I just want to speak to the poisoning. I believe our U.S. CIA believes that he was poisoned. And it came on him --

MR. BUCHANAN: But his face --

MS. CLIFT: -- after he had dinner with the Ukrainian secret service.

MR. MCLAUGHLIN: Are you making news here about the CIA?

MS. CLIFT: I'm trying to make a little, yes.

MR. BUCHANAN: But, you know, John --

MR. MCLAUGHLIN: Go ahead. Keep going.

MS. CLIFT: Yes. And the question is, were the Russians involved?


MR. BUCHANAN: But the doctors say that there is no poison -- from what I've seen, no poison caused what happened to him. They don't know. There's not conclusive as to what happened to really destroy the features of his face.

MR. MCLAUGHLIN: The Vienna doctor says it's still an open matter, Pat. You don't have to repeat what we already know.

MR. BUCHANAN: But he didn't say it was poison.

MR. MCLAUGHLIN: Okay. As to the point of --

MS. CLIFT: What else would do that?

MR. HARDING: Some of this is very sinister and some of this is just charades. You know, there was one occasion where Yanukovich was on the stump and someone threw an egg at him. He then collapsed. This huge burly man who's had criminal convictions for fighting collapsed as this egg pounded him. He then went apparently to rest, took to his bed for three days, having claimed that he'd been attacked by a man with a rock.


MR. HARDING: There's a lot of --

MR. MCLAUGHLIN: Okay, okay.

MR. BUCHANAN: You don't think -- (inaudible) -- fraudulent?


MS. CLIFT: No, you don't get that --

MR. BUCHANAN: Do you think they're all sincere?

MR. MCLAUGHLIN: Hold on, please.

MS. CLIFT: You don't get that many people in that freezing cold. And look at those people. They're not wild-eyed liberals, from your perspective.

MR. MCLAUGHLIN: Okay. With regard to the --

MS. CLIFT: They're farmers and housewives and ordinary people.

MR. MCLAUGHLIN: With regard to the kleptocrat, three years ago, in an interview with an ace journalist, Ukraine President Leonid Kuchma stated unqualifiedly that the orientation of Ukraine has been, is, and will remain westward, towards the EU, towards NATO, towards the USA, not east, towards Russia and Putin.

Then Mr. Kuchma gives a sharp insight into what makes Vladimir Putin tick. Listen and watch closely.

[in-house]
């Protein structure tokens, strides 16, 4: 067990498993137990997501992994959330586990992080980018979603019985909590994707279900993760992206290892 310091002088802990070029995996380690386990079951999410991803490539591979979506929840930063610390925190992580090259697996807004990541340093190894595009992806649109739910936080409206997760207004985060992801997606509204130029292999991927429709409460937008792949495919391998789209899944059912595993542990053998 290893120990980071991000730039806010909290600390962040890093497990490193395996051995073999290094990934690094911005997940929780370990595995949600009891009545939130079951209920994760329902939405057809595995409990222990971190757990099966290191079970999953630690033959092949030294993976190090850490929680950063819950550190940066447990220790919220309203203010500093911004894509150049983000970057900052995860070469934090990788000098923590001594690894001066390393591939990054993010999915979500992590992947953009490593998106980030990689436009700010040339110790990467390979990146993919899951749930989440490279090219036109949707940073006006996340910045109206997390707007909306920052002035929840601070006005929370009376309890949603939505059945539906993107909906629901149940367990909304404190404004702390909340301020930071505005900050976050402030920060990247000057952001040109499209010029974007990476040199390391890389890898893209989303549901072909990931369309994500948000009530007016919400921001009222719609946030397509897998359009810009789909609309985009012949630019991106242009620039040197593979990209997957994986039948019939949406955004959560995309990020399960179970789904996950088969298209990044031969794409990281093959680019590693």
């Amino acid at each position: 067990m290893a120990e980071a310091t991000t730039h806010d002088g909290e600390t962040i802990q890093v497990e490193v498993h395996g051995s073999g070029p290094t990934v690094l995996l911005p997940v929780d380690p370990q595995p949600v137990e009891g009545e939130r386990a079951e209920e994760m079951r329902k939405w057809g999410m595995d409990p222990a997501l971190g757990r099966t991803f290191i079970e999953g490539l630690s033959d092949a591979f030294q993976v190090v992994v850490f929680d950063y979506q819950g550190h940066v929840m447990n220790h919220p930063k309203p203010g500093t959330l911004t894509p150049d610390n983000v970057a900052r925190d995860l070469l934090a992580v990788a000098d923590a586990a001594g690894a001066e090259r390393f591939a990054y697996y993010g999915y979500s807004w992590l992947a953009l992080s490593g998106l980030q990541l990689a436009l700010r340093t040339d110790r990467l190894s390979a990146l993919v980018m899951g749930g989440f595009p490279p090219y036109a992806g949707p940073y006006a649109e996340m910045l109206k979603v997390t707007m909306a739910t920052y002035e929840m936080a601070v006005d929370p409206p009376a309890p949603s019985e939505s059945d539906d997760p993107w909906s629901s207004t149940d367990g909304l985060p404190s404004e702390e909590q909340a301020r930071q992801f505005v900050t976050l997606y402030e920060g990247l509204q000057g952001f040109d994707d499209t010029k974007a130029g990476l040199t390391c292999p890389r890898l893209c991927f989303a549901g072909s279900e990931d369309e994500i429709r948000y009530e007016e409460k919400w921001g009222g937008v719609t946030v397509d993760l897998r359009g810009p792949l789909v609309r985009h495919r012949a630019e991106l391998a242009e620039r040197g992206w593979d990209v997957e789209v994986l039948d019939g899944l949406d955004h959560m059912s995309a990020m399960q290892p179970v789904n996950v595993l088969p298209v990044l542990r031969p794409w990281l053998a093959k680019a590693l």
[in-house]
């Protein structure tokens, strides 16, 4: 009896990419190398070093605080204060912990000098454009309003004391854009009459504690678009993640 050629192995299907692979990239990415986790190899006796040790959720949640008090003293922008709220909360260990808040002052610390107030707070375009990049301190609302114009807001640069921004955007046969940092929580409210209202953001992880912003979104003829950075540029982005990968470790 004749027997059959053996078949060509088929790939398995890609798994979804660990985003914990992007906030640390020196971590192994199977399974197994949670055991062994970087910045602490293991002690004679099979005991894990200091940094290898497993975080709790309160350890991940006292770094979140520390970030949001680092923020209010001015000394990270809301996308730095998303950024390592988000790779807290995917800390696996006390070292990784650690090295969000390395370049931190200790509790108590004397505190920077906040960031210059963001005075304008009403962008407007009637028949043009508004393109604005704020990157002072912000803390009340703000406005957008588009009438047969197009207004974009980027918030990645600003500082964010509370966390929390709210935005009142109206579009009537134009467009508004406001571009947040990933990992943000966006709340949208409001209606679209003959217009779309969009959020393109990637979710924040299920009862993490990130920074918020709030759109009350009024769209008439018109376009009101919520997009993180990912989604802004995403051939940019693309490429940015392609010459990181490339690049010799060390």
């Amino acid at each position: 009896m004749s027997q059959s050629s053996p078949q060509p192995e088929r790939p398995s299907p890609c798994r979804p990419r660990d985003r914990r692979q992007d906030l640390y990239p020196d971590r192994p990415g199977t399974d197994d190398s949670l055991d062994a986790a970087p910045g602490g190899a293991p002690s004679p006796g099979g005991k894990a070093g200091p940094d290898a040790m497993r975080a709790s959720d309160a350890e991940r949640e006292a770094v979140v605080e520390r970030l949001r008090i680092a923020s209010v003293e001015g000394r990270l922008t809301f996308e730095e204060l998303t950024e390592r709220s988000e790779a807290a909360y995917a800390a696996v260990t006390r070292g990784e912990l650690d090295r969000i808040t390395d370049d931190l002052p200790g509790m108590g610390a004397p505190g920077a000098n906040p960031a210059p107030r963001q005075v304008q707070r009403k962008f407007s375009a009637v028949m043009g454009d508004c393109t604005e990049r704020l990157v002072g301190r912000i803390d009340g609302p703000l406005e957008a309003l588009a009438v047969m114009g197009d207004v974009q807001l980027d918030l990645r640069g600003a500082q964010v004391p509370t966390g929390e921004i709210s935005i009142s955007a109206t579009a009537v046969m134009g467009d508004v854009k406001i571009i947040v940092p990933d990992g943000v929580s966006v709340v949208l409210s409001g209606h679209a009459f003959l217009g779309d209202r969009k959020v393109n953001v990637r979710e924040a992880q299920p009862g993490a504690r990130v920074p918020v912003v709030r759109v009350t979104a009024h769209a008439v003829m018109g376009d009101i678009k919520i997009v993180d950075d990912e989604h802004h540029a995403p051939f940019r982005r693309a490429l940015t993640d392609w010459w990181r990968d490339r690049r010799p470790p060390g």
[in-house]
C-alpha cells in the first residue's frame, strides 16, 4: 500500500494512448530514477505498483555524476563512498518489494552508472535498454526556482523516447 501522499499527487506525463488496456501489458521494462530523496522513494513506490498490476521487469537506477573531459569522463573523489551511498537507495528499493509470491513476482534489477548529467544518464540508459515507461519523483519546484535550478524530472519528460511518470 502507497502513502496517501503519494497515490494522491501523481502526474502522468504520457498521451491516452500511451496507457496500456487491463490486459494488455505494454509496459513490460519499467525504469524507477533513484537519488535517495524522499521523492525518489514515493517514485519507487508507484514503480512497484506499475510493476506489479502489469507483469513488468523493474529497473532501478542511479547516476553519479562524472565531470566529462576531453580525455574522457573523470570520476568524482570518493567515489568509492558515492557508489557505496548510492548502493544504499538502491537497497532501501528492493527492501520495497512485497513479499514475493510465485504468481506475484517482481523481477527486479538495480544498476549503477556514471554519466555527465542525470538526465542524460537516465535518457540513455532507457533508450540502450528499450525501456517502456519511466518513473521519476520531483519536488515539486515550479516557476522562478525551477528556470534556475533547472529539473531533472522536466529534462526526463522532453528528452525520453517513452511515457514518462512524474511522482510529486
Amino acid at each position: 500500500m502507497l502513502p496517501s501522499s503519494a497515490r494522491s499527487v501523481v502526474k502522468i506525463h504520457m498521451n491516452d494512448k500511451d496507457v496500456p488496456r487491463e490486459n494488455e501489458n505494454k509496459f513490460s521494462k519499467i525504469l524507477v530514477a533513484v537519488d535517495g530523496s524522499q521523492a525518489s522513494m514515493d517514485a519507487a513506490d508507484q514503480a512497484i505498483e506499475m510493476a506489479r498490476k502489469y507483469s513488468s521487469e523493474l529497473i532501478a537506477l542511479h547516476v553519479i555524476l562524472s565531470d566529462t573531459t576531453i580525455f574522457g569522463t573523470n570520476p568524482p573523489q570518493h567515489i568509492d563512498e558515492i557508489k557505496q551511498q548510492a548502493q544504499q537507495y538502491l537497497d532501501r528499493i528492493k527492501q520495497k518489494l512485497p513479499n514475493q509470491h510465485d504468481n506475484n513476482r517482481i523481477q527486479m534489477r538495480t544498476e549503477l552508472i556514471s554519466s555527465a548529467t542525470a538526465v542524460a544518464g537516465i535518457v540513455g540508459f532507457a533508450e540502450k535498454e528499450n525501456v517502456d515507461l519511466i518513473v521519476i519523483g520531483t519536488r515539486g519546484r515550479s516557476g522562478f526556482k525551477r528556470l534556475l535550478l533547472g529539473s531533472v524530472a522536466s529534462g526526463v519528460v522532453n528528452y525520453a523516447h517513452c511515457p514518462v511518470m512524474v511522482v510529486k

(Begin videotape.)

MR. MCLAUGHLIN: Can you assure the people of the United States that your Euro-Atlantic orientation is solid, cemented, firm, unchangeable, and that you will -- this state will preserve its independence from any Russian designs, whether under Mr. Putin or any successor?

UKRAINIAN PRESIDENT LEONID KUCHMA: I won the elections with my European choice. There are no grounds whatsoever to expect Ukraine to change its course. This, however, does not mean that we have to have bad relations with our great neighbor, Russia. Mr. Putin will not undertake any action. Mr. Putin pursues a very strict economic policy towards Ukraine, very
stiff; too pragmatic, I would say. Whereas with Yeltsin you could have cut a better deal, with Putin, cash on the nail.

(End videotape.)

MR. MCLAUGHLIN: Question: Can we conclude that Vladimir Putin's interest in Ukraine is basically economic and far less political, that what he is seeking is a common market, with Kiev as the jewel hub in that market crown? Also, does Kuchma's statement about westward orientation ease the fear of anyone here who thinks otherwise?

Let me ask you, James Harding.

MR. HARDING: Well, he's already well down the track of establishing that market. The issue is not that. The issue is --

MR. MCLAUGHLIN: He can't do it without Ukraine.

MR. HARDING: No, absolutely. And he's got that. And that's not --

MR. MCLAUGHLIN: He won't have it, he believes, if Yuschenko gets in.

MR. HARDING: No, I don't think so. I think the real issue there is not the issue of the market. The issue is the influence of the oligarchs and the people that Putin knows and Putin can work with through Kuchma and through his chosen successor, Yanukovich. This is about maintaining a kleptocracy and maintaining a sphere of influence from Moscow and from --

MR. MCLAUGHLIN: Putin is an old skilled hand --

MR. BUCHANAN: James -- (inaudible) -- Yuschenko, they've got their own oligarchs. I mean, Yuschenko has got his oligarchs. I mean, this is a guy who was in that government of Kuchma as well. Listen, John, the idea that you've got one prince of light and another prince of darkness is absurd. But what it is about is -- you're right, it's about politics. It is about Russia wanting again to be a great strategic power --

MS. CLIFT: Yuschenko was in the government --


MR. BUCHANAN: -- just like France and Europe want to be.